How to Dry Your Dog: The Basics

How to Dry Your Dog: The Basics


There are various challenges involved in grooming a dog, from getting them to sit still for a bath, to making sure they don’t run rampant around the house when covered in suds. One of the most problematic tasks for many owners, is figuring out how to dry their dog.

If your pup has a relatively short coat, you might not have too much trouble in this area. The shorter the coat, the easier it will be for the dog to simply dry off naturally. Unfortunately, if your dog has a slightly shaggier coat, it’s much easier for water to get trapped in the fur.

Here’s what you need to know about drying your dog (the easy way).

Getting Started: Preparing your Pup

The first step in safely drying a dog, is getting them comfortable. Bath time can be a bit of a stressful experience for some dogs. If your pup is already a little anxious after being doused with water and shampoo, throwing a towel over them too quickly might not be the best idea.

With that in mind, assess the situation. Do you need to pet your dog a little and give them a few moments of soothing talk before you start rubbing at them with a towel? Sometimes, the easiest option is to wait for your dog to be settled, then wrap them up in a towel for a few seconds without doing anything.

If you have the right towel, the material will start absorbing the moisture, and you can use the cuddle moment to reassure and relax your dog. If your dog is nervous, this will also give you an insight into what kind of drying process you should consider. The last thing you want is to turn a hairdryer on an already anxious pup, as many are afraid of the noise.

Choosing your Drying Method

There are various ways to get your dog dry and cosy after a bath, or even a quick run through the rain. The drying method you choose will usually depend on a number of factors, including:

  • How your dog got wet: If your dog is soaked through from a bath, they’ll need a lot more of a thorough drying process. If they’re just a little damp from some rain, you can usually let your dog air dry instead.
  • Your dog’s breed and coat type: If your dog has ultra-long fur, or is a particularly large pup, then you might need to start off with a towel dry, and progress to a blow dryer. While the best towels will soak up a lot of moisture, a blow-dryer can help finish the job.
  • Your pooch’s preference: If your dog always gets panicked when it hears the sound of a hairdryer, it’s probably best to avoid taking that route. Your dog will show you what he or she is comfortable with over time. Forcing your pup into experiences they don’t like will only cause discomfort and fear.

The Initial Drying Process: Technique

If you have a dog with a short-haired coat, you’ll usually be able to dry him with a towel and call it a day. Some ultra-short-hair dog coats will simply dry on their own, so you can keep the after-bath stress to a minimum.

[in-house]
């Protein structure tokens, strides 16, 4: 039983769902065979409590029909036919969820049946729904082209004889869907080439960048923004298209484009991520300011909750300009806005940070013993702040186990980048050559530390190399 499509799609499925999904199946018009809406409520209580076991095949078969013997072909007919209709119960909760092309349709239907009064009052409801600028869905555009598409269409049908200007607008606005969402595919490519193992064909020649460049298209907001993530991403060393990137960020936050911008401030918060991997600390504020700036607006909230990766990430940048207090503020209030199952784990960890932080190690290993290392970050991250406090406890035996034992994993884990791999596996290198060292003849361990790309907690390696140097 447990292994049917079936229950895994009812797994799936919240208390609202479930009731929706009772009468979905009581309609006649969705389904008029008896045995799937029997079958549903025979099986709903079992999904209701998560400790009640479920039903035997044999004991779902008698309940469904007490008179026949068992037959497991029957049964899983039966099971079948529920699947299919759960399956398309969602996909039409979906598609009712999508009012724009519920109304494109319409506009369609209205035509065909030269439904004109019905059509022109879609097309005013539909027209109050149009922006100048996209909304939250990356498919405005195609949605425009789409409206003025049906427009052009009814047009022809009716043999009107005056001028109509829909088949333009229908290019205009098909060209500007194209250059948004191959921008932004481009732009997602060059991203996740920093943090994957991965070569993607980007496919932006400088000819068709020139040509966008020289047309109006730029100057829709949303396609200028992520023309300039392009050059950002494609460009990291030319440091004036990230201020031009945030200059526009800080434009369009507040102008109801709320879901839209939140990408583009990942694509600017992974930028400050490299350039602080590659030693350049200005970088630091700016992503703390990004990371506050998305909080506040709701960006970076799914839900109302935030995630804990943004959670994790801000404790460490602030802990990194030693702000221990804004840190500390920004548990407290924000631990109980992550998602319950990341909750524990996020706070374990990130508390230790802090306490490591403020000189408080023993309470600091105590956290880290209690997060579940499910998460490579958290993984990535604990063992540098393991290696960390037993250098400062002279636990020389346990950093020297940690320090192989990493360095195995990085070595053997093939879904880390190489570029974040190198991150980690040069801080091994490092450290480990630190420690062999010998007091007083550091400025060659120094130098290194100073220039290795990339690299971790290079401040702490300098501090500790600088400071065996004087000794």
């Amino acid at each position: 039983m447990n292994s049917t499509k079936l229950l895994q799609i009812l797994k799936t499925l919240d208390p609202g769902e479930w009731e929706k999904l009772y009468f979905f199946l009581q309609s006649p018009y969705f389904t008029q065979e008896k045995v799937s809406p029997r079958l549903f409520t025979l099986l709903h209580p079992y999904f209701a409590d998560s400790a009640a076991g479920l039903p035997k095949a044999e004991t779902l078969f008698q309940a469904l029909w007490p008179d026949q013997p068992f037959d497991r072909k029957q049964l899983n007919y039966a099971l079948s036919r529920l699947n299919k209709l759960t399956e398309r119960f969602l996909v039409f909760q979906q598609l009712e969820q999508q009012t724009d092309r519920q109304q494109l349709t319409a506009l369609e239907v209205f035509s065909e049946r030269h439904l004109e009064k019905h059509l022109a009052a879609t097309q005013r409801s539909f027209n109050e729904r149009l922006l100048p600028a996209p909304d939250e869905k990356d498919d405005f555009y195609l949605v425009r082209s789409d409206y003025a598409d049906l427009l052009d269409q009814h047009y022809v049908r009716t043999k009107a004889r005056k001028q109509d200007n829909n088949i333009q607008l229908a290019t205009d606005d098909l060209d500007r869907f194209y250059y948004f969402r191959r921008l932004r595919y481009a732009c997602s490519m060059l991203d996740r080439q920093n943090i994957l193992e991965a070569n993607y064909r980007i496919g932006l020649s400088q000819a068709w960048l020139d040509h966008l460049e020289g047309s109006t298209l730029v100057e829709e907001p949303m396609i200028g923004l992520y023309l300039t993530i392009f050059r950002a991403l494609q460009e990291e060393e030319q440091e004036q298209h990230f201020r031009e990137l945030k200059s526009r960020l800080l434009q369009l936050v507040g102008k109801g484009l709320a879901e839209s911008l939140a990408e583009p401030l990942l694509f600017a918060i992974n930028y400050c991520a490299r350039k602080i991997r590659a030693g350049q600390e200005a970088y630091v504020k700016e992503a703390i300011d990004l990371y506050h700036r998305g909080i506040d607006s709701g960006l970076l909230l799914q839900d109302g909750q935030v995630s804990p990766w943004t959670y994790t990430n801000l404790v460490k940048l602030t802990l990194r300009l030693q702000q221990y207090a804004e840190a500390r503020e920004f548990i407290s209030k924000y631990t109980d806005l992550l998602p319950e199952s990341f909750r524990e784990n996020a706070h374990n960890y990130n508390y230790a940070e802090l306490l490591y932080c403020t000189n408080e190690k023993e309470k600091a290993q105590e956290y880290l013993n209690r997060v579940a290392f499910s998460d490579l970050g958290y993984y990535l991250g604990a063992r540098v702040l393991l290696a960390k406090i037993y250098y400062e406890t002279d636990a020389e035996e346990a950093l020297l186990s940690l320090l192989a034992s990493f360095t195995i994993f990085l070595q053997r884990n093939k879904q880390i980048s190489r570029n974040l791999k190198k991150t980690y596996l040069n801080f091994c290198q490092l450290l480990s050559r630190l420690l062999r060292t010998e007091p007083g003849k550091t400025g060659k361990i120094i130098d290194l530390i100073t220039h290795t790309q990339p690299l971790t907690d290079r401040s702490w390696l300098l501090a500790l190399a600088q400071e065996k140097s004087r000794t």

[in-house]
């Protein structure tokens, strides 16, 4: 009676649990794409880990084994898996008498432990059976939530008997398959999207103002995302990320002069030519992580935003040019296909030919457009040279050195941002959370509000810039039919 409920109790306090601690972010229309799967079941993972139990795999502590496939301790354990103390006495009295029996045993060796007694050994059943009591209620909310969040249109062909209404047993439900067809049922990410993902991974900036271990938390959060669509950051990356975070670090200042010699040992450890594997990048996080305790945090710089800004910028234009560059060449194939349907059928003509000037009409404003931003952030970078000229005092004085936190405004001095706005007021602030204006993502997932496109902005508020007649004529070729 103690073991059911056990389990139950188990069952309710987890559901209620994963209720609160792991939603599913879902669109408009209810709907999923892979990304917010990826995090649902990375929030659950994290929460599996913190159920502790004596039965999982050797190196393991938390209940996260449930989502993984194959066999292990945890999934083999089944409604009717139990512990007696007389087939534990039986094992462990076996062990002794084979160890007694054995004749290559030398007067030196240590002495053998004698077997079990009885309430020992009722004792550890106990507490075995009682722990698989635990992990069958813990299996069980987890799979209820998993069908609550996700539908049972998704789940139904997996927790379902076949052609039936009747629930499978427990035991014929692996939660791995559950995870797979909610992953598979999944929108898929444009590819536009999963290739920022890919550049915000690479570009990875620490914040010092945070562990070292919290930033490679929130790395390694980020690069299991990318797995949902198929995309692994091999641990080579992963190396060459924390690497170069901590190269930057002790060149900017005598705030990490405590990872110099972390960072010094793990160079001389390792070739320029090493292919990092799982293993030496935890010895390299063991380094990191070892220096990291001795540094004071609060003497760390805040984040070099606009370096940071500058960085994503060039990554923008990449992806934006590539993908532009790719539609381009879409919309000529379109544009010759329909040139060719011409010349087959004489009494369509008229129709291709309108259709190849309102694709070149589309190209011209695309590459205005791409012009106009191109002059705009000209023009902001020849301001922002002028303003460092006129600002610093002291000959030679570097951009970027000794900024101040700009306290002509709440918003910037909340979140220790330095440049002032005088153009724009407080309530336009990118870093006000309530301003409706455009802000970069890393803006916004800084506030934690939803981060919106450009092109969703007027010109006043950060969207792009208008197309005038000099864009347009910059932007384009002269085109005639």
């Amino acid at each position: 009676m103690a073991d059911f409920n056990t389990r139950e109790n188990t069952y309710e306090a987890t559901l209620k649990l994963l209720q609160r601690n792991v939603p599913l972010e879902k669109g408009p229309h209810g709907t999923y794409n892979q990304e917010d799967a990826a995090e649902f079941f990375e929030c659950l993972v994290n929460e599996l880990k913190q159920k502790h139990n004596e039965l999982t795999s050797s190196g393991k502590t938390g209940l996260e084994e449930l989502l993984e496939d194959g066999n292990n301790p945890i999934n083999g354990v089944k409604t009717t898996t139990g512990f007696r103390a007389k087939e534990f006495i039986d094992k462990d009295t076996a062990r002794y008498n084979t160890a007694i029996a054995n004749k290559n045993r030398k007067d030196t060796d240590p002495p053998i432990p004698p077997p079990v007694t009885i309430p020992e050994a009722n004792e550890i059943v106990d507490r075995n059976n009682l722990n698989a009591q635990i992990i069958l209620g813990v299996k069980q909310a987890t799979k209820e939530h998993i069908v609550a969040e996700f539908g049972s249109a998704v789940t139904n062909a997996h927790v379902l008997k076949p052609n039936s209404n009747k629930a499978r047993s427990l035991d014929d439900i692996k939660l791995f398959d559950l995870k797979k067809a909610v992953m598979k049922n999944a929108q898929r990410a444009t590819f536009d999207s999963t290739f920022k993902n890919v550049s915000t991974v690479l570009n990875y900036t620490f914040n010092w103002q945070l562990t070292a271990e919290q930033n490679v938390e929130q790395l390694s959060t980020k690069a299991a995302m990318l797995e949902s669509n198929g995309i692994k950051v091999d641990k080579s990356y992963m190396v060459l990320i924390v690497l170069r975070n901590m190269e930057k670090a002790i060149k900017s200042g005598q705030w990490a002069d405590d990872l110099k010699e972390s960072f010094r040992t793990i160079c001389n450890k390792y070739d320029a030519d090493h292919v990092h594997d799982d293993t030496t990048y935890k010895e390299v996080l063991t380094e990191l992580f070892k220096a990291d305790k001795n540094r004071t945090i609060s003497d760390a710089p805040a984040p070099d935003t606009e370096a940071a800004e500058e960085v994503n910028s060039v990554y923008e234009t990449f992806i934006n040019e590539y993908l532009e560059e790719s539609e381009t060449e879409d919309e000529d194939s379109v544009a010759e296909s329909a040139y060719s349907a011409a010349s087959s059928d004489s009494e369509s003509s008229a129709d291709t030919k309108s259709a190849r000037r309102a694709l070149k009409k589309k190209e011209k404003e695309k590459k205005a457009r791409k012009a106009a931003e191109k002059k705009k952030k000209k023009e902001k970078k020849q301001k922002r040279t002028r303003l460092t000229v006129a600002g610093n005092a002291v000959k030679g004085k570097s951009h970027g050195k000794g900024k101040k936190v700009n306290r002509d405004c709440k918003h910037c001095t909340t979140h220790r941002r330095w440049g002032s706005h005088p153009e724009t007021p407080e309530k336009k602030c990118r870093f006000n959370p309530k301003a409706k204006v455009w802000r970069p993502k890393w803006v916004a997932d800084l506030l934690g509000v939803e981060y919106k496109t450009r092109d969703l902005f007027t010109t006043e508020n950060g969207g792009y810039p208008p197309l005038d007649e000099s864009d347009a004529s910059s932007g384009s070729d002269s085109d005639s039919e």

Alternatively, if you have a dog with a longer coat, you’ll probably need to start by towel-drying, and then consider using a blow dryer afterwards.

Start by wrapping your pooch up in a towel that’s large enough to cover their whole body. This will help to stop them from accidentally scratching you if they’re nervous. Plus, it keeps them warm while they’re getting nice and dry. A dog drying bag is sometimes the best option, as it completely wraps your dog, without causing any discomfort.

The towel you choose will need to be particularly absorbent to do a good job. Make sure you opt for a material like microfibre to soak up the moisture, and give your dog a luxury, comfortable experience.

Rather than rubbing your dog vigorously with the towel once he or she is wrapped up, simply pat the dog dry. Press the towel carefully into their fur, then run a brush through the coat and apply the towel again. This will help to avoid knots. If your dog is large, or has a lot of fur, you might need multiple towels on-hand.

Do You Need to Blow-Dry Your Dog?

After soaking up as much of the moisture as you can with a towel, the next stage is deciding whether you need to blow-dry your dog. Blow drying can give your dog a better appearance over all, as it helps to ensure the fur is as dry as possible. Blow drying also gets rid of moisture faster, so your dog’s coat is less likely to attract all kinds of dirt and debris while they’re playing.

If your dog has long fur, blow-drying can even minimize the wet dog smell, and reduce the chances of your dog getting all your furniture, or his own bed wet.

You’ll still need to towel-dry your pup if you plan to blow dry them, as blow-drying your dog’s fur when it’s still extremely wet increases your risk of mats and tangles. Once your dog is dry enough to get the blow dryer, remember:

  • Use the right settings: Use a warm setting (not too hot), on the low-speed setting to begin with, until you know your dog feels comfortable. After that, you can turn the airflow up a little. The faster the airflow, the quicker your pet’s coat will dry.
  • Use cool air sometimes: If you have a button on your hairdryer for cool air, use it intermittently to help avoid overheating your pet. Just be careful not to do this for too long, as it can end up making your dog too chilly.
  • Brush your dog’s coat as you go: Brushing your dog’s coat as you dry their hair will help to speed up the process. It’s also a great way to check for any matts and knots.

Need help getting prepped for your next dog drying session? Stock up with a Paws and Presto towel and drying bag.